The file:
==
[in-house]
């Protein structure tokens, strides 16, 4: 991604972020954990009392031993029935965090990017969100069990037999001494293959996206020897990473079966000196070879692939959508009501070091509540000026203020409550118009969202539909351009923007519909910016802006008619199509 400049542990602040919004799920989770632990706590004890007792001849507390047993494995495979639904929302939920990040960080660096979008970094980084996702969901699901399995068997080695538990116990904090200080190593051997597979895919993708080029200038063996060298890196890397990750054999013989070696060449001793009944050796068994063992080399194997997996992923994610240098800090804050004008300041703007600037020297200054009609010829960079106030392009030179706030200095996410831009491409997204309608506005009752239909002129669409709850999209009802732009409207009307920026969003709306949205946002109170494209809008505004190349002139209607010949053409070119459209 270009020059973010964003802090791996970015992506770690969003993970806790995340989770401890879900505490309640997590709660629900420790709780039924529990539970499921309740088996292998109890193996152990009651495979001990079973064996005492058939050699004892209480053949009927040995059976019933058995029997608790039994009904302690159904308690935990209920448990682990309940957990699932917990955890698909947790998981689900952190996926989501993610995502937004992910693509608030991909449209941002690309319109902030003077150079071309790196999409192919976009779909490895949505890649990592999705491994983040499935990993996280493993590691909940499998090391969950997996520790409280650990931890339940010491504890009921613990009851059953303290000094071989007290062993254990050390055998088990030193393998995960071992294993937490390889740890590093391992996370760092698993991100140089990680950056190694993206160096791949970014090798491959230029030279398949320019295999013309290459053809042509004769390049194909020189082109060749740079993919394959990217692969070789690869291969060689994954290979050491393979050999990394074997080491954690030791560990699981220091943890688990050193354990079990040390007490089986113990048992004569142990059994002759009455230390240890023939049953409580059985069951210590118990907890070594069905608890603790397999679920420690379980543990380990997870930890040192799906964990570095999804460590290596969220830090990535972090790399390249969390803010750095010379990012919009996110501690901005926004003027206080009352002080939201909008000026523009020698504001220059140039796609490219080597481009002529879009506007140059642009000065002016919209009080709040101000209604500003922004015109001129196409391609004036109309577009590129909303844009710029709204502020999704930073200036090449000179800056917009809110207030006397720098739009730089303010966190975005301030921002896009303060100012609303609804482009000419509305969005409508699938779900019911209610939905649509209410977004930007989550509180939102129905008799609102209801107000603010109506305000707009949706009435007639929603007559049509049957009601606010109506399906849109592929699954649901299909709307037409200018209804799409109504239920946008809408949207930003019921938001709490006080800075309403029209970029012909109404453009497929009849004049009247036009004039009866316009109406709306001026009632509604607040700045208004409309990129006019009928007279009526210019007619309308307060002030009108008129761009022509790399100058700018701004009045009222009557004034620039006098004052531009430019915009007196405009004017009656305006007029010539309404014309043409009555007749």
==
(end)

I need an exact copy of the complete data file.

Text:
[in-house]
């Protein structure tokens, strides 16, 4: 991604972020954990009392031993029935965090990017969100069990037999001494293959996206020897990473079966000196070879692939959508009501070091509540000026203020409550118009969202539909351009923007519909910016802006008619199509 400049542990602040919004799920989770632990706590004890007792001849507390047993494995495979639904929302939920990040960080660096979008970094980084996702969901699901399995068997080695538990116990904090200080190593051997597979895919993708080029200038063996060298890196890397990750054999013989070696060449001793009944050796068994063992080399194997997996992923994610240098800090804050004008300041703007600037020297200054009609010829960079106030392009030179706030200095996410831009491409997204309608506005009752239909002129669409709850999209009802732009409207009307920026969003709306949205946002109170494209809008505004190349002139209607010949053409070119459209 270009020059973010964003802090791996970015992506770690969003993970806790995340989770401890879900505490309640997590709660629900420790709780039924529990539970499921309740088996292998109890193996152990009651495979001990079973064996005492058939050699004892209480053949009927040995059976019933058995029997608790039994009904302690159904308690935990209920448990682990309940957990699932917990955890698909947790998981689900952190996926989501993610995502937004992910693509608030991909449209941002690309319109902030003077150079071309790196999409192919976009779909490895949505890649990592999705491994983040499935990993996280493993590691909940499998090391969950997996520790409280650990931890339940010491504890009921613990009851059953303290000094071989007290062993254990050390055998088990030193393998995960071992294993937490390889740890590093391992996370760092698993991100140089990680950056190694993206160096791949970014090798491959230029030279398949320019295999013309290459053809042509004769390049194909020189082109060749740079993919394959990217692969070789690869291969060689994954290979050491393979050999990394074997080491954690030791560990699981220091943890688990050193354990079990040390007490089986113990048992004569142990059994002759009455230390240890023939049953409580059985069951210590118990907890070594069905608890603790397999679920420690379980543990380990997870930890040192799906964990570095999804460590290596969220830090990535972090790399390249969390803010750095010379990012919009996110501690901005926004003027206080009352002080939201909008000026523009020698504001220059140039796609490219080597481009002529879009506007140059642009000065002016919209009080709040101000209604500003922004015109001129196409391609004036109309577009590129909303844009710029709204502020999704930073200036090449000179800056917009809110207030006397720098739009730089303010966190975005301030921002896009303060100012609303609804482009000419509305969005409508699938779900019911209610939905649509209410977004930007989550509180939102129905008799609102209801107000603010109506305000707009949706009435007639929603007559049509049957009601606010109506399906849109592929699954649901299909709307037409200018209804799409109504239920946008809408949207930003019921938001709490006080800075309403029209970029012909109404453009497929009849004049009247036009004039009866316009109406709306001026009632509604607040700045208004409309990129006019009928007279009526210019007619309308307060002030009108008129761009022509790399100058700018701004009045009222009557004034620039006098004052531009430019915009007196405009004017009656305006007029010539309404014309043409009555007749």